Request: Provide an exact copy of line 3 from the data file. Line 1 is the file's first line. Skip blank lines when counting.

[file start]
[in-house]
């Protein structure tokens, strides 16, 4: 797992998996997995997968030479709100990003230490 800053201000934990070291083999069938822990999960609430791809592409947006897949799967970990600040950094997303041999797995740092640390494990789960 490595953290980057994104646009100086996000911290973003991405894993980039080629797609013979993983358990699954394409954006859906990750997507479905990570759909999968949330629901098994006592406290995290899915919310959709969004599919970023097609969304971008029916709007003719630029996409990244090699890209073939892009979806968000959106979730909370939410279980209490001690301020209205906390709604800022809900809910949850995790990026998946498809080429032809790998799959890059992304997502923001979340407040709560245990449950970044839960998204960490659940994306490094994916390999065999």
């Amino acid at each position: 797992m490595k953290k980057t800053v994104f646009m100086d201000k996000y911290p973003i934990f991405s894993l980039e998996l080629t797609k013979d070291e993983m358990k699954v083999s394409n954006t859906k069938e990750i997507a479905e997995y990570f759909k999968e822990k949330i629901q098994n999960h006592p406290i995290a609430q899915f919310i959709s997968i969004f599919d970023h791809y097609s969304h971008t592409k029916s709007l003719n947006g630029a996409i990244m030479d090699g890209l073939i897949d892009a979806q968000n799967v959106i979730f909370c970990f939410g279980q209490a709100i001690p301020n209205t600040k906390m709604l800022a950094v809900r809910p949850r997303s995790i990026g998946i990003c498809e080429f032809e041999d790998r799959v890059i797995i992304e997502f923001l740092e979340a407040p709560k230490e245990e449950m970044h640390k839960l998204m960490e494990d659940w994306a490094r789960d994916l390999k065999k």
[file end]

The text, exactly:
């Amino acid at each position: 797992m490595k953290k980057t800053v994104f646009m100086d201000k996000y911290p973003i934990f991405s894993l980039e998996l080629t797609k013979d070291e993983m358990k699954v083999s394409n954006t859906k069938e990750i997507a479905e997995y990570f759909k999968e822990k949330i629901q098994n999960h006592p406290i995290a609430q899915f919310i959709s997968i969004f599919d970023h791809y097609s969304h971008t592409k029916s709007l003719n947006g630029a996409i990244m030479d090699g890209l073939i897949d892009a979806q968000n799967v959106i979730f909370c970990f939410g279980q209490a709100i001690p301020n209205t600040k906390m709604l800022a950094v809900r809910p949850r997303s995790i990026g998946i990003c498809e080429f032809e041999d790998r799959v890059i797995i992304e997502f923001l740092e979340a407040p709560k230490e245990e449950m970044h640390k839960l998204m960490e494990d659940w994306a490094r789960d994916l390999k065999k």